By Peter Calcara, Vice President - Government Relations
One of the most interesting and satisfying aspects of being a government relations professional is the array of issues and personalities one encounters. Of course tax legislation and auditing and accounting pronouncements are priority No. 1 of all the issues we deal with on a daily basis, but sometimes we get to delve into unique areas, such as patent trolling. Never heard of patent trolling or patent trolls? Well, you’ve come to the right place.
Patent assertion entities (PAEs), commonly referred to as “patent trolls,” are a person (usually an attorney) or company that attempts to enforce patent rights against accused infringers far beyond the patent's actual value. Randall Ray Rader, former Chief Judge of the U.S. Court of Appeals for the Federal Circuit, defines a problematic patent troll as “someone simply seeking litigation-cost settlements, or, in other words, any party that attempts to enforce a patent far beyond its actual value or contribution to the prior art."
Patent trolls often do not manufacture products or supply services based upon the patents in question. These entities obtain and assert rights for the sole purpose of filing patent infringement lawsuits. Patent litigation is a growing problem. In 2013, patent troll litigation reached a record high, up 13 percent over 2012 and more than a tenfold increase over the past decade. Lawsuits brought by patent trolls were up nearly 42 percent in the first quarter of 2015 over the previous quarter.
Why is this important to CPAs, and why should PICPA members be aware? CPAs across the country, including some PICPA members, are becoming more frequent targets for these patent trolls. Here’s how the scheme works.
It typically starts with a letter, a patent demand letter, sent by a PAE to a company or an individual accusing the recipient of patent infringement. The letters tend to demand that the alleged infringer take a specific action, such as ceasing the infringing action or agreeing to a licensing arrangement. A detailed demand letter, including a summary of the alleged patent infringement, helps to establish that the recipient/alleged infringer has the high degree of knowledge to meet this standard. Current law, however, does not dictate any specific content requirements or level of detail for demand letters.1
The alleged patent infringement relates to processes and systems common to CPAs and their practices – using a copier or scanner to scan and e-mail a document to a computer or other device. If the business refuses to pay a license fee (some demands are $1,000 per employee) or ignores the letter, the PAE or a Patent Holding Company, via its attorney, threatens to bring legal action in federal court.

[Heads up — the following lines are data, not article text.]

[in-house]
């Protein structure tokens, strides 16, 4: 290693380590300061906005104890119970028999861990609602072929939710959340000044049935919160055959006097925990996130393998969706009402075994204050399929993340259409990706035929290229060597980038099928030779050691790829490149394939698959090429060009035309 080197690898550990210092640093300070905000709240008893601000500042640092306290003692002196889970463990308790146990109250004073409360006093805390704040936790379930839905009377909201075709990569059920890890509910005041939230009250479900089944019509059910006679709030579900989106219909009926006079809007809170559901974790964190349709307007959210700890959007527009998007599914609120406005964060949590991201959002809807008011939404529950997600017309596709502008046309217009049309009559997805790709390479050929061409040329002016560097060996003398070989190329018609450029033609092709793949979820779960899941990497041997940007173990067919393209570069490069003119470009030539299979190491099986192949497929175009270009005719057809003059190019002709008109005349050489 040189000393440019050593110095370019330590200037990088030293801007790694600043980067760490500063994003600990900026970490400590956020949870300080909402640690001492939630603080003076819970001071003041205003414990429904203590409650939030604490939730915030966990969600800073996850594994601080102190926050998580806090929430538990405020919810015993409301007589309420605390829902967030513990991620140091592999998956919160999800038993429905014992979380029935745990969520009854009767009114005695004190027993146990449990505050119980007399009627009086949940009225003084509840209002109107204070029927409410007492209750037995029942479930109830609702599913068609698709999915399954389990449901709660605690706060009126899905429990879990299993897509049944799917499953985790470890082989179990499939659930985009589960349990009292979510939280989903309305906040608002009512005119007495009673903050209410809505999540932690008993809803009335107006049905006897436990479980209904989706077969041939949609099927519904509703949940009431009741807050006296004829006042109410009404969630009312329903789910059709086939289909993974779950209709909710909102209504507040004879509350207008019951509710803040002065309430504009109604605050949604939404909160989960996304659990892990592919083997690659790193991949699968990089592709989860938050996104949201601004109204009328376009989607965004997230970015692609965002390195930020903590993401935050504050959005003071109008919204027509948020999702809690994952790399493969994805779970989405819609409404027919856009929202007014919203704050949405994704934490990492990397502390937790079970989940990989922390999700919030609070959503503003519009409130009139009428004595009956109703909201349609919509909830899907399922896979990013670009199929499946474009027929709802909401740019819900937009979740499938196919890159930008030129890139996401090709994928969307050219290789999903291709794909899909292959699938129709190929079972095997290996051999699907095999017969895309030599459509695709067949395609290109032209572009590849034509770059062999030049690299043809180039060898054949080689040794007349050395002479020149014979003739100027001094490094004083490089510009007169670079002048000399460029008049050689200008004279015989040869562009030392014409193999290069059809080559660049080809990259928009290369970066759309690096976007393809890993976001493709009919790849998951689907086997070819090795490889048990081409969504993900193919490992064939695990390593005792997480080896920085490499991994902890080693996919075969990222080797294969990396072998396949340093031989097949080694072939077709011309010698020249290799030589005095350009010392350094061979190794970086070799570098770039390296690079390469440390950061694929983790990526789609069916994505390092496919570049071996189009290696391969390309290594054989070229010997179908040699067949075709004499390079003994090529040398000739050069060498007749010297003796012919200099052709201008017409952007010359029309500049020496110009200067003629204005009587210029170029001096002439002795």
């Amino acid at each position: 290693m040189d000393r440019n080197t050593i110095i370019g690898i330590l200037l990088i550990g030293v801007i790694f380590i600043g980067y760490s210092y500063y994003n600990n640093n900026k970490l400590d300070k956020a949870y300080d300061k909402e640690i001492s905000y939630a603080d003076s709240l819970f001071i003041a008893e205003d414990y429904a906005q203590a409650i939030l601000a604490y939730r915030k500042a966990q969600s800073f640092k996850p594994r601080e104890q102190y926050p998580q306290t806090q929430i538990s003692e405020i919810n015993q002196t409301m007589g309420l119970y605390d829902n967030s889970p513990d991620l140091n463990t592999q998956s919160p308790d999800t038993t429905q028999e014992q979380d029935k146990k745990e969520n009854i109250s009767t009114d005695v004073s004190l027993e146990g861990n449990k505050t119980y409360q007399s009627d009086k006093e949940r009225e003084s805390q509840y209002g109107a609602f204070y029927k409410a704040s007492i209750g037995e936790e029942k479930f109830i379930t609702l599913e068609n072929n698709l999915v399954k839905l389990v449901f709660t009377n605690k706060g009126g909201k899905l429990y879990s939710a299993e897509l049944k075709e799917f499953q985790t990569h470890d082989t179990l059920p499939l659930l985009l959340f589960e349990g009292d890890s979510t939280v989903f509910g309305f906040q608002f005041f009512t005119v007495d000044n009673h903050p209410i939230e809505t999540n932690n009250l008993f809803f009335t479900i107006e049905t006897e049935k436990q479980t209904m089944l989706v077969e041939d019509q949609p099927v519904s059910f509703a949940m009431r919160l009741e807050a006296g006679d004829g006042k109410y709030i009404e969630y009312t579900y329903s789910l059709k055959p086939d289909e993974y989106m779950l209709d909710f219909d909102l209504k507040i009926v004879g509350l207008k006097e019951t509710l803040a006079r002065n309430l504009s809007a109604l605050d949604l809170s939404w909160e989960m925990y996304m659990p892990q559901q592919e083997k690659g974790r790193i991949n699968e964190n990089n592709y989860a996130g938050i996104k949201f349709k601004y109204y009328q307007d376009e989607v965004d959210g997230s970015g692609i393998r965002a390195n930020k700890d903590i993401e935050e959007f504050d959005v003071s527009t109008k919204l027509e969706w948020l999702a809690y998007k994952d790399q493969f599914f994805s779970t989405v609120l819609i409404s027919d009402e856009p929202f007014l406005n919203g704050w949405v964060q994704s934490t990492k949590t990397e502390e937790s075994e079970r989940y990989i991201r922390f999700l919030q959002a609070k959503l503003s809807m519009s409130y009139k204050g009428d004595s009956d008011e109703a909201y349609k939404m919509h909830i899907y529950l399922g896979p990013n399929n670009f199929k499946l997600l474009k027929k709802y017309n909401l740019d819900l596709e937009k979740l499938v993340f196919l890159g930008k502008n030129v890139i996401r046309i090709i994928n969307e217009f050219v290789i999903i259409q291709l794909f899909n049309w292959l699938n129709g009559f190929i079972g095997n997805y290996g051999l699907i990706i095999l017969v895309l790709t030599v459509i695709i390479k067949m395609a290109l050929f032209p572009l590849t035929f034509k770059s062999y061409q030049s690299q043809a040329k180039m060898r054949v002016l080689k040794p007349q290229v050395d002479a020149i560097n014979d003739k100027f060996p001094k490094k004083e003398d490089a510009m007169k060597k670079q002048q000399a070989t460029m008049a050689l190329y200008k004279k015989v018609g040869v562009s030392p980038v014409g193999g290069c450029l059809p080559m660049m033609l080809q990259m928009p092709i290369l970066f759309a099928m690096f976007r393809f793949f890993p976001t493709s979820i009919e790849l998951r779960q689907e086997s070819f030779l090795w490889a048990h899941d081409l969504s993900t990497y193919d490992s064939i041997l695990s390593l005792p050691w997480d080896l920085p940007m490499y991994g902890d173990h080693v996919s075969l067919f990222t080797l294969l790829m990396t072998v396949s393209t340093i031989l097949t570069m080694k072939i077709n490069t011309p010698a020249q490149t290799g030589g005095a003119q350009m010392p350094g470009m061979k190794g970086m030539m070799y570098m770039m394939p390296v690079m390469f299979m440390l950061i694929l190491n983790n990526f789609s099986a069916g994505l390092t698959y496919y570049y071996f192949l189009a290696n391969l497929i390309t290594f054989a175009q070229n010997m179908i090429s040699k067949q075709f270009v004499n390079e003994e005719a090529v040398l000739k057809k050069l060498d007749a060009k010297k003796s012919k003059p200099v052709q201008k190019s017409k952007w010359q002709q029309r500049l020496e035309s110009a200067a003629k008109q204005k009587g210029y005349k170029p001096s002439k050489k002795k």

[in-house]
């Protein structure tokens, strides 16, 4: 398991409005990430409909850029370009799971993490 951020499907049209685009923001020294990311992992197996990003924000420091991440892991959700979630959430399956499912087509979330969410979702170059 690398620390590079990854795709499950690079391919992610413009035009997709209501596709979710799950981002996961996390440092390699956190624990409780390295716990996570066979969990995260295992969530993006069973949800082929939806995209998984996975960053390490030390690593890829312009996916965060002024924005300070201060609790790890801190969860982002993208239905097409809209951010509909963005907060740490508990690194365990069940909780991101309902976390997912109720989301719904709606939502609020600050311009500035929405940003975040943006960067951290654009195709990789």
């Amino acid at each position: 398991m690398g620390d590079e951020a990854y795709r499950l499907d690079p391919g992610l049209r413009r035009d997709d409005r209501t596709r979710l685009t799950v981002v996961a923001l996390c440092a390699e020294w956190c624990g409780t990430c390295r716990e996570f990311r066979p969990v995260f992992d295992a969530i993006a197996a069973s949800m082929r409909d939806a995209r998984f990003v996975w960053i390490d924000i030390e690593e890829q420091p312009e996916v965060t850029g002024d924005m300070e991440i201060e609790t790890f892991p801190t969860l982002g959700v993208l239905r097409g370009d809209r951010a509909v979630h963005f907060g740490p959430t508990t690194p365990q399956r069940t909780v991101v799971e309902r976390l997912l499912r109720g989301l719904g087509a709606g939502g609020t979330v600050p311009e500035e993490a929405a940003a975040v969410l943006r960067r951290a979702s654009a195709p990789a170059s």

While there is a perception that patent trolls mainly target tech companies, the truth is that they target a broad range of businesses. Since 2012, patent trolls have sued more non-tech, main-street companies than tech companies, often for use of technology such as document scanners, drop-down menus located on a website, and Wi-Fi, to name a few. The cost of defending these lawsuits is 30 percent higher than simply settling, resulting in about 90 percent of these lawsuits being settled out of court.
For many small CPA firms, as well as other businesses, these settlements represent a large percentage of their revenues. Such results are categorically unfair since PAEs often purchase patents that are near expiration and attempt to expand the reach of issued patents far beyond their original scope. Patents were originally purposed to encourage the development of new inventions by providing protections to the inventors. PAEs simply use patents as a method for enhancing quick revenue with minimal work.
Current law incentivizes PAEs to saturate the judicial system with frivolous lawsuits as a means to get-rich-quick, leaving their targets little in the way of recourse.
In response to this growing national and state problem, the PICPA recently meet with U.S. Sen. Bob Casey (D) to make him aware of this growing problem and potential impact on the CPA community in Pennsylvania.
The PICPA and other business organizations are pursuing legislative reforms that protect off-the-shelf use of technology, reduce cost of defending against PAEs; and require patent trolls to pay for unsuccessful litigation. There is legislation pending before Congress that would address this abuse.
The PICPA supports The PATENT Act of 2015 (S.1137), which is sponsored by Sen. Charles Grassley (R) of Iowa. The bill would require patent owners to explain the basis for alleged infringement when they file a complaint. It would protect innocent customers by ensuring claims between a patent owner and a business proceed before claims between the patent owner and the end user. The bill would further instruct the courts to develop rules and procedures to reign in the out of control discovery costs that patent trolls use to force unwarranted settlements from innocent defendants. This would help protect businesses from unfair or deceptive demand letters. It would also require that a losing party pay other sides attorneys’ fees. The PATENT Act is a strong step forward that will protect small business and CPA firms and enhance Pennsylvania’s economy from frivolous lawsuits that are a drain on industry.
Abuses by patent trolls have created a climate of fear that discourages risk taking and expanded economic growth. And it must end.
For more information visit UnitedforPatentReform.com or follow @U4PatentReform.
1 Patent Litigation Reform Legislation in the 114th Congress, Brian T. Yeh, legislative attorney, and Emily M. Lanza, legislative attorney, Congressional Research Service, Feb. 8, 2016.